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GENERAL ANESTHETICS

History of early anesthetics: Early drugs essentially provided “controlled suffocation” of the patient
 No longer used: Ether (explosion danger); chloroform (carcinogen, explosion danger)
 Still used: Nitrous oxide – see below

FOUR DESIRED COMPONENTS OF GENERAL ANESTHESIA

1. Unconsciousness
2. Amnesia – Patient doesn’t remember what happened just before, during, or right after surgery
3. Analgesia – Lack of pain and autonomic stability (generally go hand-in-hand)
a. Intact autonomic responses can indicate pain or discomfort via changes in heart rate, BP, etc.
4. Muscle relaxation – Especially important for orthopedic and abdominal surgery

INHALATION ANESTHETICS – GENERAL PRINCIPLES

The concentration of anesthetic that prevents response to a standard painful


MAC (Minimum
stimulus in 50% of subjects
alveolar
 Expressed as % of inhaled anesthetic gas or vapor mixed in O2
concentration)
 1/MAC ≅ potency (smaller MAC = more potent
anesthetic)
Dose altering Many factors, including but not limited to body temperature, pregnancy,
factors (MAC- age, concomitant use of other anesthetics or adjuncts
altering factors)
Blood/Lipid Blood solubility: ↑ blood solubility  slower induction (onset of
solubility & anesthesia)
pharmacokinetics Lipid solubility: ↑ lipid solubility  faster induction (and longer duration)
 Imagine the blood as a sponge for the inhaled anesthetic; the
anesthetic travels from the lungs, saturates the blood, and finally
gets to the brain to induce anesthesia
 High blood solubility is kind of like a super-absorbent sponge.
Anesthetic will take a long time to saturate the “blood
compartment” and “spill out” into the brain.
 With low blood solubility, lesser amounts of local anesthetic are
needed to saturate the “blood compartment” before the
anesthetic can “spill out” into the brain.
Mechanism(s) of  Most probable explanation – Selective effects on specific
action are unclear neurons, and more specifically some “potentiation” of GABA’s
neuronal inhibitory effects
 Other potential explanations: ↑ membrane fluidity, membrane
hyperpolarization
“Stages & Planes” Outmoded “indicator” of adequacy or degree of general anesthesia (don’t
of general anesthesia memorize!!)
 Analgesia (w/o amnesia)
 Excitement – Initially, inhibitory neuronal pathways are
selectively put to sleep
 Surgical anesthesia – Entire CNS depressed
 Medullary depression, coma, death

IV INDUCTION DRUGS – GENERAL PRINCIPLES

 Good to excellent amnesia and unconsciousness (some give anterograde & retrograde amnesia)
 Virtually no analgesic or muscle relaxant activities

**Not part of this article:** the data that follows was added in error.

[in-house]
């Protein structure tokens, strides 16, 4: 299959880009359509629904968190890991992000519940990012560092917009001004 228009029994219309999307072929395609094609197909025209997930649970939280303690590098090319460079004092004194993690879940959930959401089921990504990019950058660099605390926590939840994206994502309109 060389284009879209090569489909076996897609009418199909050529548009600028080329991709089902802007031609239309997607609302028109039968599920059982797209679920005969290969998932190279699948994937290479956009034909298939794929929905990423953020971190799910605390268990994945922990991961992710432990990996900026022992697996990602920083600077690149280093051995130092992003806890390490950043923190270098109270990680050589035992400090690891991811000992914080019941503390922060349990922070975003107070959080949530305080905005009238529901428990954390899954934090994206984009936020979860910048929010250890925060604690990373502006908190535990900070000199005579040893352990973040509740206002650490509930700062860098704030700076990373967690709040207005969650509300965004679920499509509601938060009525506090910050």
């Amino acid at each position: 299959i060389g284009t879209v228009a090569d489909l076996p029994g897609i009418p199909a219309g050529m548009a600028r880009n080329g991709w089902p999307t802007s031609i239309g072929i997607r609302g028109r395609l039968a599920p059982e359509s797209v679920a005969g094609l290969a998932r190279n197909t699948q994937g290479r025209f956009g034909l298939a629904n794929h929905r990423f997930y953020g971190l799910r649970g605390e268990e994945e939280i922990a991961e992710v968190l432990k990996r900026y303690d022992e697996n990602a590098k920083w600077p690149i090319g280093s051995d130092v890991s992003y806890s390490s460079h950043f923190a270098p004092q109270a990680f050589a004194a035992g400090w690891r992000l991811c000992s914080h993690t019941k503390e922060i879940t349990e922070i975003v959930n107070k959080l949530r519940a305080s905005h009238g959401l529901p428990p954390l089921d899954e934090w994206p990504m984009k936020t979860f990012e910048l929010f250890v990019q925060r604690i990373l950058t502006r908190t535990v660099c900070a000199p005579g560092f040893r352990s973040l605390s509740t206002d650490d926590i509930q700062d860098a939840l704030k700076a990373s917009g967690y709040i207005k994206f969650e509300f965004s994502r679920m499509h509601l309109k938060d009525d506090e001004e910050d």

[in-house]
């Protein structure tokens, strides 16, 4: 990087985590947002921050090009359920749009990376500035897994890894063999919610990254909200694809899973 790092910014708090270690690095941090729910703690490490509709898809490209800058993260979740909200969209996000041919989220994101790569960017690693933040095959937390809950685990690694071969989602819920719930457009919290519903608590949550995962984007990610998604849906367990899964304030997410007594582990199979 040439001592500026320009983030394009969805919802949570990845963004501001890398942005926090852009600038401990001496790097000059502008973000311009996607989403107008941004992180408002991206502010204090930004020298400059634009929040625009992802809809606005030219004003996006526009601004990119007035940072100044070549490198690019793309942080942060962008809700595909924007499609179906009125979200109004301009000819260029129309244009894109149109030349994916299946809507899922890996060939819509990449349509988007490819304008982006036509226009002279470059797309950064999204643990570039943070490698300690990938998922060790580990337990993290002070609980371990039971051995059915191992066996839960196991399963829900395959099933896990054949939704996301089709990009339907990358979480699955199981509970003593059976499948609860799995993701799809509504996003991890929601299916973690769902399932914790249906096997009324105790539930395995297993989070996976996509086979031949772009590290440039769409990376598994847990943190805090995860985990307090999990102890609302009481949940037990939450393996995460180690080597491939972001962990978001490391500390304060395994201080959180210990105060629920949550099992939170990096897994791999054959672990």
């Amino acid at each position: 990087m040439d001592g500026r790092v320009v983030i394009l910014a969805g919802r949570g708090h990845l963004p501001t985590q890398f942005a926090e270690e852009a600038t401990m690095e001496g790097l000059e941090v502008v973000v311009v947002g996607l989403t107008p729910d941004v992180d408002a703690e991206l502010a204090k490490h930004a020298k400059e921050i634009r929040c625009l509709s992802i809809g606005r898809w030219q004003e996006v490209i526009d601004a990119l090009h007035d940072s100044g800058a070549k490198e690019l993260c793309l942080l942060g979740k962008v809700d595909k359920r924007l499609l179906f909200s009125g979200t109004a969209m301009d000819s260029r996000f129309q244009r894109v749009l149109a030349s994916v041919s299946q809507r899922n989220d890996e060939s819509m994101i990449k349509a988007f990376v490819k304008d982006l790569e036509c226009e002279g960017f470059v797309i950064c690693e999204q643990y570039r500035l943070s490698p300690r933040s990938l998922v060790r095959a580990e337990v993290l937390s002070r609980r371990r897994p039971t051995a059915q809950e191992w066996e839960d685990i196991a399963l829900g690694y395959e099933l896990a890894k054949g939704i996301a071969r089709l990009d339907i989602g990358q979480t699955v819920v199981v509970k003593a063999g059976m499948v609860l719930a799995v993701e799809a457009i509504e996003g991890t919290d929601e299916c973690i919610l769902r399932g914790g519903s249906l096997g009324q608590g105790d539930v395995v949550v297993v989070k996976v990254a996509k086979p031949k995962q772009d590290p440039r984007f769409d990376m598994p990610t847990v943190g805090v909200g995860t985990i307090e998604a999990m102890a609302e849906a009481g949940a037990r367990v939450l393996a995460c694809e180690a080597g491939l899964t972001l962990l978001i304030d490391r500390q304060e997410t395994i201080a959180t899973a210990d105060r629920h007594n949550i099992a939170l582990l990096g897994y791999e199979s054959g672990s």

o Adjuncts for surgical anesthesia

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MALIGNANT HYPERTHERMIA, HALOTHANE, AND SUCCINYLCHOLINE

 Results from interaction of any volatile liquid anesthetic and any neuromuscular blocker
o Interaction of halothane and succinylcholine is most common
 Incidence & outcome: 1/50000 adult cases and 1/15000 peds cases; fatal 80% worldwide, 10-20% in
U.S.
 Genetic predisposition: Family history and screening important
 Timeframe: Can occur intra-operatively or post-operatively several hours after drug exposure
 Pathophysiology: ↓ sarcoplasmic reticulum Ca uptake  titanic muscle contraction  profound, rapidly
developing fever  K+ may leak out due to sarcolemma damage
o Leads to ventilatory impairment, hyperkalemia, arrhythmias, fever-induced seizures
 Management: Dantrolene sodium, oxygen, ↓ body temperature, supportive care and other drugs as
needed

IV INDUCTION-MAINTENANCE DRUGS ARE SHORT-ACTING NARCOTICS 


FENTANYL (PROTOTYPE)
 Similar to morphine but more potent
 Neuroleptic analgesia: Fentanyl combined with Droperidol (Tranquilizer)
 Can be given transdermally for chronic pain management
 High IV doses used as primary anesthetic for special procedures (e.g. cardiac surgery)

Class / prototype Pharmacokinetics Effects Interactions and negative


& use effects
INHALED MAC < 1% Dose-dependent organ ↑ Risk of catecholamine-
VOLATILE inspired air system effects induced arrhythmias
LIQUID - VERY potent - ↑ Cardiac depression when
AGENTS CNS used w/ b-blockers or Ca-
Administration: channel blockers
- Halothane Usually 0.5-1% - Excellent amnesia, - ↑ Respiratory depression w/
Halothane + 60- unconsciousness, narcotics
Others include 70% NO + balance analgesia - Need for intubation,
Isoflurane (most O2 - Cerebral vasodilation ventilator
widely used in  ↑ ICP (bad w/ stroke - ↑ Action of nondepolarizing
US), Enflurane, Excretion: 70-80% & cancer pts) (curare-like) NMJ blockers;
and Sevoflurane. unchanged by prolonged muscle paralysis
lungs CV-RENAL - Malignant hyperthermia risk
w/ succinylcholine (see p. 1)
Use: Maintenance - ↓ HR, ↓ SV, ↓ CO, ↓
of surgical BP, ↓ urine output Acute OD/toxicity: CV
anesthesia - Potential (intrinsic) depression
arrhythmogenicity;
catecholamines can
exaggerate this effect
Pulmonary:
Bronchodilator;
reverses/prevents
bronchospasm
SKELETAL
MUSCLE
- Relaxation insufficient
for surgery
- Malignant hyperthermia
risk w/ succ. (See p. 1)
Uterine: Relaxant
Hepatic: “Rare”
fulminant hepatotoxicity
+/- necrosis

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MAC = 105% Gives modest analgesia, Long-term/repeat exposure
INHALED inspired air amnesia,  Neurologic Sx that look
GASES - Not potent unconsciousness, but no like vitamin B12 deficiency
enough to get muscle relaxation